It’s my last full day of vacation and I am listening to the waves crash onto the shore as I write this post. For the past six days, I have played on beach with my family, gotten water up my nose in the pool, played mini golf, eaten way too much ice cream, and laughed with my family daily. I still cooked meals and occasionally answered an email or two, but somehow doing those things with the ocean right outside just didn’t feel as laborious. I smiled more, even when I did “chores.” I woke up at 6am on my own with the sun rising over the sea. This was very different from my alarm going off at home. From the emails and text messages that I answered, I found myself saying “no worries” more. I finished a book in two days (Where the Crawdads Sing) and I am halfway through another one (The Poisonwood Bible). And, I am sure that if you asked my kids about my temperament, they’d say that I was more fun. This got me wondering about something. Did this vacation make me better in some way?
Now on the surface, I can definitely see the benefits of a vacation: relaxation, not working, not stressing, focusing on the self, etc. However when I thought long-term, I had to reflect on how I worked and functioned and how my past coworkers worked and function after a vacation. That’s when it hit me. We all seemed to come back to work rejuvenated and ready to go! We were less stressed, even though our work amount didn’t change. We also seemed to be “up for anything” when it came to trying out news ways to meet benchmarks. As I thought about this more and did some investigating, I came up with a list of ways vacationing can make people better. So here are some ways in which a vacation can help us (as if anyone needed a reason):
- Creativity increases: There’s something about resting, playing, and doing non-work related things that gets us thinking differently. Maybe it’s because playing allows us to engage in scenarios that we wouldn’t do in real life. Maybe exposing ourselves to different ways of “doing life” gets us thinking differently, leading to more thoughtful and robust ideas. Either way, taking a vacation increases our ability to be creative simply by our minds being more open and relaxed.
- Awareness happens: It may be different for you, but looking at the ocean really helps me understand how small I am in this world. I am not the only person or thing on this planet, and my problems are not as huge as they seem (even the ones that are huge). Going on vacation allows us to interact with others and/or see the world differently, which can cause awareness and reflection. Talking about this with someone, journaling, or thinking out loud can lead in this reflection process.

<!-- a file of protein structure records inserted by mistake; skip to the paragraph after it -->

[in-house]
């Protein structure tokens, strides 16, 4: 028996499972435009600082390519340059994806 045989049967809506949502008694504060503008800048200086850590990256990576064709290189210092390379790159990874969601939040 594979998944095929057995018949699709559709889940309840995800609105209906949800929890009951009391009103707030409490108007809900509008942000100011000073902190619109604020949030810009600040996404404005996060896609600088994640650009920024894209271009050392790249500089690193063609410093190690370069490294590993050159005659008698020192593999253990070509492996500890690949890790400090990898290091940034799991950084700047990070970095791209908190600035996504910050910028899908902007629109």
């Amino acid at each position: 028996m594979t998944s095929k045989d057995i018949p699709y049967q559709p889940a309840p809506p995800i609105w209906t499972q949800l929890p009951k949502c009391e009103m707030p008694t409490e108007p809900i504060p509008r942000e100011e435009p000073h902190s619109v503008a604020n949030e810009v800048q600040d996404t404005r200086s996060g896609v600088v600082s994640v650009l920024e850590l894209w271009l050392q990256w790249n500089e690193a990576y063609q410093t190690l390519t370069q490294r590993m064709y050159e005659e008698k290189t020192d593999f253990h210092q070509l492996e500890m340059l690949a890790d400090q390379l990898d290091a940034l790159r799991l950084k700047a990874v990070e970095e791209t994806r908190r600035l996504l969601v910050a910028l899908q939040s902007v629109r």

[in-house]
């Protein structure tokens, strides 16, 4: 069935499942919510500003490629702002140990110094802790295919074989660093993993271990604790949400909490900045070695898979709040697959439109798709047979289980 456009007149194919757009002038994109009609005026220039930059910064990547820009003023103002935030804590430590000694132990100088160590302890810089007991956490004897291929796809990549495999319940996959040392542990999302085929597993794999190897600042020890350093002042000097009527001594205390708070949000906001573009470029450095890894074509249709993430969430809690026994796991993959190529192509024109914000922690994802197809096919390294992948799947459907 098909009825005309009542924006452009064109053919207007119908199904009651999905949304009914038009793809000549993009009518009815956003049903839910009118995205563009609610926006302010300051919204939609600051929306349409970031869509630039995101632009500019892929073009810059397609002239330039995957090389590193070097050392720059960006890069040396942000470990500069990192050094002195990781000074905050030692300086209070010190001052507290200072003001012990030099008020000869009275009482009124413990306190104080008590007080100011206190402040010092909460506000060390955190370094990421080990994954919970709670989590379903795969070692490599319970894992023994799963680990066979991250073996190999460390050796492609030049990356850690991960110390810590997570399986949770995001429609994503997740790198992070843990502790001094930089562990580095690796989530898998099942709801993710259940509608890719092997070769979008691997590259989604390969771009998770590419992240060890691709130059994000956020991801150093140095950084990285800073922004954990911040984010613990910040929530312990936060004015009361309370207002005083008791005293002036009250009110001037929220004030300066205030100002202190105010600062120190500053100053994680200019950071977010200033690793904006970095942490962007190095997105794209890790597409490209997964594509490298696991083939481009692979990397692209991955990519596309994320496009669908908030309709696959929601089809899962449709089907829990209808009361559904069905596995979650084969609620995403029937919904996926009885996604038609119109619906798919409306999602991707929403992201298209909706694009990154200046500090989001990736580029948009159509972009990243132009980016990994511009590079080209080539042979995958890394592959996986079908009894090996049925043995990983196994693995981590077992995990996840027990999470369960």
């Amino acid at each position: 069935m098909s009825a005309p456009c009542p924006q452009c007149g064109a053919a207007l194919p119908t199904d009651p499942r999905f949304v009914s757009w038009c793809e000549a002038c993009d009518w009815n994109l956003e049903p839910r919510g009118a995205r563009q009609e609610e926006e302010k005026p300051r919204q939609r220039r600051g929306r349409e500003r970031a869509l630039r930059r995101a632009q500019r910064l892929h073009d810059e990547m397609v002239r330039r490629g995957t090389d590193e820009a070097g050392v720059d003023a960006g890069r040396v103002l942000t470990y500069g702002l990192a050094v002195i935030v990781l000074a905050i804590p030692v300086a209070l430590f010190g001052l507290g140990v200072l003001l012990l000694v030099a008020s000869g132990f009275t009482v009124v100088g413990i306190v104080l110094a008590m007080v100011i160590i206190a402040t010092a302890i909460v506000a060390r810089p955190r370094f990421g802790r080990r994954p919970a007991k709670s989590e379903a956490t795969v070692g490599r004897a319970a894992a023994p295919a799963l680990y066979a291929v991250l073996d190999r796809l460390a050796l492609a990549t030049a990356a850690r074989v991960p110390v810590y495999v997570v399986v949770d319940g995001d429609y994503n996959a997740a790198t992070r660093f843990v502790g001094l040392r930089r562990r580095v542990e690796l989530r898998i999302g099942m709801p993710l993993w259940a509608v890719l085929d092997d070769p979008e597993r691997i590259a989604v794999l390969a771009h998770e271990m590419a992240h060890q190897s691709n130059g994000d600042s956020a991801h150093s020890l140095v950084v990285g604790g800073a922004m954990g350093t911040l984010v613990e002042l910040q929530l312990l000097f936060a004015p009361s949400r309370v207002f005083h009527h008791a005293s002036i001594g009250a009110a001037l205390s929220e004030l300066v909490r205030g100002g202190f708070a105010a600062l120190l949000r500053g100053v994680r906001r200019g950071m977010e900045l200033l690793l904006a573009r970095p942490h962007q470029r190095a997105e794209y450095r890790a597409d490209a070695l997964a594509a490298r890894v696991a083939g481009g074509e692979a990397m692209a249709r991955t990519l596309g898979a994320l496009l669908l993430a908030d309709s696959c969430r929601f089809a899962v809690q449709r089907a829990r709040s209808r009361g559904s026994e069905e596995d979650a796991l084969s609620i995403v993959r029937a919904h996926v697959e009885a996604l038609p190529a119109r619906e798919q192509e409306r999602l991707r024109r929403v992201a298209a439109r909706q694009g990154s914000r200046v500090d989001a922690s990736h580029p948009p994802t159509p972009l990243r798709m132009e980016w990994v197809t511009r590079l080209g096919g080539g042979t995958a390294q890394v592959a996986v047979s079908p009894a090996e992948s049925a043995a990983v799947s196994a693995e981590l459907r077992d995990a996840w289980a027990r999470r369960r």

- Minds strengthen: After a year and a half indoors, I am reminded of another benefit of vacationing that makes us better – we get stronger, mentally. There’s something about experiencing life outside of our comfort zone that is exciting and nerve-wrecking. Even if we go to the same vacation spot annually, we never know who we might meet or what we might experience. This year my family made new friends, which is difficult for introverted people who are very happy being at home. We tried new restaurants and experienced fireworks at the beach. Fun and frightening. It’s a nice reminder to occasionally step out of the comfort zone and experience new parts of life. This translates well to risk taking at work.
- Outlook enhances: During this vacation, I was also reminded to see my colleagues as multi-dimensional, which was a great lesson to learn. Let me explain: My kids are nine and seven and I am learning more and more about them each day, but this trip was different. My risk-averting son dove into large waves, while my husband and I feared for his safety. He simply had no qualms about running into the vast ocean. This is the same kid who doesn’t like to swing too high. My methodical daughter who plans and measures her next moves went from climbing on my husband’s back in the pool to swimming on her own in two days. What I was reminded of was that they knew when they were ready for new adventures, even if I wasn’t. In this, I had to learn to step back and let them do their thing with little interference from me, and guess what? They shined. This also shows how we can be better at work- by letting our colleagues shine and try new things. It may be anxiety-producing, but others trying out new strategies and methods end up strengthening departments and organizations as a whole.
From bringing new ideas to the office to learning the various dimensions of ourselves and our colleagues, vacationing can have fantastic benefits. We can create better work environments, set new and crazy goals (which can be great), and even achieve things that we may not have thought possible. Vacationing is a good way to get those accomplishments started. Now, if vacationing elsewhere is not something that can be done in the next few months, consider a staycation. Exploring your own city or town, taking day trips, and not doing any work are ways to experience the items listed above.
Keep leading, stay safe, and have fun!